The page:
Fact Checked

What is a Franchise Fee?

Felicia Dye
Felicia Dye

A franchisor is a person or company that sells use of its business to other people. A franchisee is a person who pays to use the business of another. This type of arrangement generally involves a long list of costs. One of them is a franchise fee, which is an initial sum of money that usually needs to be paid to establish this type of deal.

Many people make the mistake of confusing the franchise fee with royalties. These two costs are completely different. Royalties are monies paid after the business begins operating, and these are usually based either on sales or they may be charged at a flat recurring rate. Without paying a franchise fee, however, the business generally cannot commence.

Businessman giving a thumbs-up
Businessman giving a thumbs-up

A franchise fee is an upfront cost. It usually must be paid in full before a business can begin operating under the franchisor’s name or with the franchisor’s assistance. This fee can be considered a key that unlocks the potential to succeed but it does not offer the franchisee guarantees. Once it is paid, both parties are generally bound by certain obligations to the other. The franchise fee does not, however, entitle a franchisee to everything he will need and it will not entitle him to do whatever he likes.

In most instances this cost will ensure that the franchisee gets two things: the right to operate and advertise under a certain name and the use of the parent company’s system. He will have to purchase inventory, machinery, and pay salaries separately.

In some cases, the franchisee may be entitled to some additional items, such as training or business advisory services. It should not be assumed, however, that these things will be included in the franchise fee. Although a person buys his rights to run his business and becomes an independent operator, he is still bound by certain rules and agreements. For a franchise to be efficient, certain standards must be consistent and the payment of fees does not change this.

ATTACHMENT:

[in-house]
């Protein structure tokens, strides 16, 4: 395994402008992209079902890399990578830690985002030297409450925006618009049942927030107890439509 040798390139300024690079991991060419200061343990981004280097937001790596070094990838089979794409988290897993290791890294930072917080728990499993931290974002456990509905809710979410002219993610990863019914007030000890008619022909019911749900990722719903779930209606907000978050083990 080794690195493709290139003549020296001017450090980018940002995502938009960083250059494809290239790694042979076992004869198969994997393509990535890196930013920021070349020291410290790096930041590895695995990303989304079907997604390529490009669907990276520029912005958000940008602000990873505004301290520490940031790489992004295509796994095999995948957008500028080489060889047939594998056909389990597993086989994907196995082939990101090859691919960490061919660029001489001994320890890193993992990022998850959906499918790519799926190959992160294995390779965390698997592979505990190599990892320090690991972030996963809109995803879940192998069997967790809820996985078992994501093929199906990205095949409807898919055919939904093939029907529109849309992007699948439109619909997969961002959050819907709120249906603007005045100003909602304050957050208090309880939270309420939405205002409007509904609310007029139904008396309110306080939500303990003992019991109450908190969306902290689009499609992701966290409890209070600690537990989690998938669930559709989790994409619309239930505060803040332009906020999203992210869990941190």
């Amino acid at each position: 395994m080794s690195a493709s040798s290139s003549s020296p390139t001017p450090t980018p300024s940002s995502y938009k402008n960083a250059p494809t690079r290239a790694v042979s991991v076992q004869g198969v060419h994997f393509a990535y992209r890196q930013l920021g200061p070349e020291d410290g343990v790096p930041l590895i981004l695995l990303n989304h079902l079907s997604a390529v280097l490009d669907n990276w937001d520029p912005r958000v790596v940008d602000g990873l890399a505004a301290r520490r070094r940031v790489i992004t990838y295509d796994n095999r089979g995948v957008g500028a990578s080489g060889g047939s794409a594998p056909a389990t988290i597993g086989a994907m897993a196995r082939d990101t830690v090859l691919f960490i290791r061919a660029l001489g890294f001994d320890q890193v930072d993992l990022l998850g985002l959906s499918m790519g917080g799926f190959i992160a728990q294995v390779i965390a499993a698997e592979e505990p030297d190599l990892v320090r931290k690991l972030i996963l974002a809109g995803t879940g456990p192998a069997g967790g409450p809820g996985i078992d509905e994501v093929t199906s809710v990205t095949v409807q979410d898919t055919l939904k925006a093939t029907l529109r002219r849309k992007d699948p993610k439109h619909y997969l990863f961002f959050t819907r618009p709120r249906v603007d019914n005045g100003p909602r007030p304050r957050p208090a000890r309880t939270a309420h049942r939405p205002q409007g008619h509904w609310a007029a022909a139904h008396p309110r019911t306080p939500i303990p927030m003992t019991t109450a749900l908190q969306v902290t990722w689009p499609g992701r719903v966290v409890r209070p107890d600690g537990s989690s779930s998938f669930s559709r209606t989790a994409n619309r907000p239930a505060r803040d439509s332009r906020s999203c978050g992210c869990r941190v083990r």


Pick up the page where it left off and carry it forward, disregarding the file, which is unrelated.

The franchise fee is usually not determined by location or by industry. Instead, this start-up cost will usually vary depending on the stature of the business. Two businesses in the same industry and operating in the same city could cost drastically different amounts to start. As is the case with most things, franchises base their fees on their value. A business that plans to become part of one of the most popular franchises can, therefore, expect to pay more.

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Discussion Comments


@Subway11 - Wow that is a lot. I think that the best franchise is a homebased franchise because you do not have to worry about having such a high initial investment that it makes the opportunity seem a little less risky.

Many homebased business franchises could be run for under $10,000 which really allows you a lot of room to grow and earn a profit. When a business requires $200,000 or $300,000 the stakes are a lot higher and you really have to understand the industry and the specific business opportunity before you invest.